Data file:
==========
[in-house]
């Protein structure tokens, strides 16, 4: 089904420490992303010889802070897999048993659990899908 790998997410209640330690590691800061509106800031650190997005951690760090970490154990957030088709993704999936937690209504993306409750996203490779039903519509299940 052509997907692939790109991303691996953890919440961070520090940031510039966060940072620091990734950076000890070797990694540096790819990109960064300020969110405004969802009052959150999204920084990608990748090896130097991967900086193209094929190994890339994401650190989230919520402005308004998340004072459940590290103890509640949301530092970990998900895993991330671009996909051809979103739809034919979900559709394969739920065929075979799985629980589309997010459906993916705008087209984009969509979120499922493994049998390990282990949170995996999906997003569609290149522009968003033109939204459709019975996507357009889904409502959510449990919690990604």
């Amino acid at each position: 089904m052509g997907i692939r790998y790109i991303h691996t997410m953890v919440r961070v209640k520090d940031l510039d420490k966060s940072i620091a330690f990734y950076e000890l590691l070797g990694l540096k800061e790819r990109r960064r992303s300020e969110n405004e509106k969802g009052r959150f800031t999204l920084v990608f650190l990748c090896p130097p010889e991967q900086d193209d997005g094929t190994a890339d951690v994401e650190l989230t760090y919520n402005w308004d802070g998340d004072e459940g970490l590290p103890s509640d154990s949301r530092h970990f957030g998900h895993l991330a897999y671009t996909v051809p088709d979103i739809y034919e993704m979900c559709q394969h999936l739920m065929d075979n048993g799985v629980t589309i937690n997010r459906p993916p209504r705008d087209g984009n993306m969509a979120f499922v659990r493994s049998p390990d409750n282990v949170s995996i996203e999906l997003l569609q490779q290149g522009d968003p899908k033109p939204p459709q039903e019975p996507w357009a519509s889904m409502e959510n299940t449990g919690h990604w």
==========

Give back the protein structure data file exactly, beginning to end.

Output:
[in-house]
């Protein structure tokens, strides 16, 4: 089904420490992303010889802070897999048993659990899908 790998997410209640330690590691800061509106800031650190997005951690760090970490154990957030088709993704999936937690209504993306409750996203490779039903519509299940 052509997907692939790109991303691996953890919440961070520090940031510039966060940072620091990734950076000890070797990694540096790819990109960064300020969110405004969802009052959150999204920084990608990748090896130097991967900086193209094929190994890339994401650190989230919520402005308004998340004072459940590290103890509640949301530092970990998900895993991330671009996909051809979103739809034919979900559709394969739920065929075979799985629980589309997010459906993916705008087209984009969509979120499922493994049998390990282990949170995996999906997003569609290149522009968003033109939204459709019975996507357009889904409502959510449990919690990604």
């Amino acid at each position: 089904m052509g997907i692939r790998y790109i991303h691996t997410m953890v919440r961070v209640k520090d940031l510039d420490k966060s940072i620091a330690f990734y950076e000890l590691l070797g990694l540096k800061e790819r990109r960064r992303s300020e969110n405004e509106k969802g009052r959150f800031t999204l920084v990608f650190l990748c090896p130097p010889e991967q900086d193209d997005g094929t190994a890339d951690v994401e650190l989230t760090y919520n402005w308004d802070g998340d004072e459940g970490l590290p103890s509640d154990s949301r530092h970990f957030g998900h895993l991330a897999y671009t996909v051809p088709d979103i739809y034919e993704m979900c559709q394969h999936l739920m065929d075979n048993g799985v629980t589309i937690n997010r459906p993916p209504r705008d087209g984009n993306m969509a979120f499922v659990r493994s049998p390990d409750n282990v949170s995996i996203e999906l997003l569609q490779q290149g522009d968003p899908k033109p939204p459709q039903e019975p996507w357009a519509s889904m409502e959510n299940t449990g919690h990604w």